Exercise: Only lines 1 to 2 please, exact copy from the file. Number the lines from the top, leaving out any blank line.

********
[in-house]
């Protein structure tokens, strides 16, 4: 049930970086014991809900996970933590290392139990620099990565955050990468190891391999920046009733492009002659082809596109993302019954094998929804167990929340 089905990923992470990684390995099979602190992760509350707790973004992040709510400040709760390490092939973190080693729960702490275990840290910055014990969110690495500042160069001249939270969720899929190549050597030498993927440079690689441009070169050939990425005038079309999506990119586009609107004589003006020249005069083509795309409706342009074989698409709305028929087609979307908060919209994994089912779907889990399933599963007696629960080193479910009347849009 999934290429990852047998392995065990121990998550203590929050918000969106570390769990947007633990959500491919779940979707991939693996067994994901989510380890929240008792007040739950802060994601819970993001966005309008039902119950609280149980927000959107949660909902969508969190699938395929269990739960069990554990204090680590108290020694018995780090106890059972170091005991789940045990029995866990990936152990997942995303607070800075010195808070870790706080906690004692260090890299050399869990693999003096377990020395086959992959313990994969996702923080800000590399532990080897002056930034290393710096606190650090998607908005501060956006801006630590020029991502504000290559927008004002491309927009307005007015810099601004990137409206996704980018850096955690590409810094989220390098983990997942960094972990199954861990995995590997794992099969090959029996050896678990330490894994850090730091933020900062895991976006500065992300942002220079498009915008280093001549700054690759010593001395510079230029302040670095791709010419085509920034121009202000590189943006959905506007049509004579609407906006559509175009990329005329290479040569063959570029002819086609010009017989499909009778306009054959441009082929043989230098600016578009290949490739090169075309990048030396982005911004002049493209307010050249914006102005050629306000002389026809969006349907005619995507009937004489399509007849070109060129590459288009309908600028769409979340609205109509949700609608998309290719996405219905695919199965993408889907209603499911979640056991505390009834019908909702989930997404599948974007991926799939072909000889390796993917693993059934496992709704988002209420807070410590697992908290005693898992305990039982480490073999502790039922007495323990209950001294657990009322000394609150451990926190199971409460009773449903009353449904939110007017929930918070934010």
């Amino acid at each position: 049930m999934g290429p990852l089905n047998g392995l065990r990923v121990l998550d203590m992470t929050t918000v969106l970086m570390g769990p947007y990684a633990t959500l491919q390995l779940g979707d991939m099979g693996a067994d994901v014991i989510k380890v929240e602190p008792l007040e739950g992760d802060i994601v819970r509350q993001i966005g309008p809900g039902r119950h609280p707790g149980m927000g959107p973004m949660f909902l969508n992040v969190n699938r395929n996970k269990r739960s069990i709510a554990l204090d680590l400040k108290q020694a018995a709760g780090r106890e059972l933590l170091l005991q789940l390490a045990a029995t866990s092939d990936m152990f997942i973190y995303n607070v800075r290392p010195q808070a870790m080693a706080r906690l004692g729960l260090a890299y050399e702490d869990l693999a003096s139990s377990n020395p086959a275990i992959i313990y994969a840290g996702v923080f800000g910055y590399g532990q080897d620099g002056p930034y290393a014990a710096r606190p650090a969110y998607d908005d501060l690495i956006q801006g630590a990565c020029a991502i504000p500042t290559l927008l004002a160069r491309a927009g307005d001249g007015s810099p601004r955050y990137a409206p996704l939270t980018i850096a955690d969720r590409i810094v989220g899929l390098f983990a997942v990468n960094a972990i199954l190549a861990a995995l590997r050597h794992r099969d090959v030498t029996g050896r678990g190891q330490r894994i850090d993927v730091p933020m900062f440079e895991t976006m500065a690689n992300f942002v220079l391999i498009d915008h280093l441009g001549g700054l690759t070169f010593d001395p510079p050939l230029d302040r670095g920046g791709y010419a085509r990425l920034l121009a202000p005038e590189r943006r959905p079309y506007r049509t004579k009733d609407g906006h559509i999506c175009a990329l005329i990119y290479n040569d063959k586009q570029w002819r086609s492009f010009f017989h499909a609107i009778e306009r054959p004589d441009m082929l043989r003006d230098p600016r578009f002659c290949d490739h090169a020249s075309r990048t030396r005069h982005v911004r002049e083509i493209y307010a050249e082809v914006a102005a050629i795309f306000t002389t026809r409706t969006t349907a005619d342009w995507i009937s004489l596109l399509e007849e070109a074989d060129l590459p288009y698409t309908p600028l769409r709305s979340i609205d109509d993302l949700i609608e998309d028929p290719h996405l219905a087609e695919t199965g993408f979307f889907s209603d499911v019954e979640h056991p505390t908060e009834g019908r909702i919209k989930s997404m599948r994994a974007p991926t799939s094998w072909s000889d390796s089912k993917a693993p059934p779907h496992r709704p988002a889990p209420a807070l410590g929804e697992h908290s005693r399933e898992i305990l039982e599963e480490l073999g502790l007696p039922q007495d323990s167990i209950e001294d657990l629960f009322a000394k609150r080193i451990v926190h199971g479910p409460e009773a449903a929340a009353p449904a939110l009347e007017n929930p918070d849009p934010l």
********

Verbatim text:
[in-house]
């Protein structure tokens, strides 16, 4: 049930970086014991809900996970933590290392139990620099990565955050990468190891391999920046009733492009002659082809596109993302019954094998929804167990929340 089905990923992470990684390995099979602190992760509350707790973004992040709510400040709760390490092939973190080693729960702490275990840290910055014990969110690495500042160069001249939270969720899929190549050597030498993927440079690689441009070169050939990425005038079309999506990119586009609107004589003006020249005069083509795309409706342009074989698409709305028929087609979307908060919209994994089912779907889990399933599963007696629960080193479910009347849009 999934290429990852047998392995065990121990998550203590929050918000969106570390769990947007633990959500491919779940979707991939693996067994994901989510380890929240008792007040739950802060994601819970993001966005309008039902119950609280149980927000959107949660909902969508969190699938395929269990739960069990554990204090680590108290020694018995780090106890059972170091005991789940045990029995866990990936152990997942995303607070800075010195808070870790706080906690004692260090890299050399869990693999003096377990020395086959992959313990994969996702923080800000590399532990080897002056930034290393710096606190650090998607908005501060956006801006630590020029991502504000290559927008004002491309927009307005007015810099601004990137409206996704980018850096955690590409810094989220390098983990997942960094972990199954861990995995590997794992099969090959029996050896678990330490894994850090730091933020900062895991976006500065992300942002220079498009915008280093001549700054690759010593001395510079230029302040670095791709010419085509920034121009202000590189943006959905506007049509004579609407906006559509175009990329005329290479040569063959570029002819086609010009017989499909009778306009054959441009082929043989230098600016578009290949490739090169075309990048030396982005911004002049493209307010050249914006102005050629306000002389026809969006349907005619995507009937004489399509007849070109060129590459288009309908600028769409979340609205109509949700609608998309290719996405219905695919199965993408889907209603499911979640056991505390009834019908909702989930997404599948974007991926799939072909000889390796993917693993059934496992709704988002209420807070410590697992908290005693898992305990039982480490073999502790039922007495323990209950001294657990009322000394609150451990926190199971409460009773449903009353449904939110007017929930918070934010």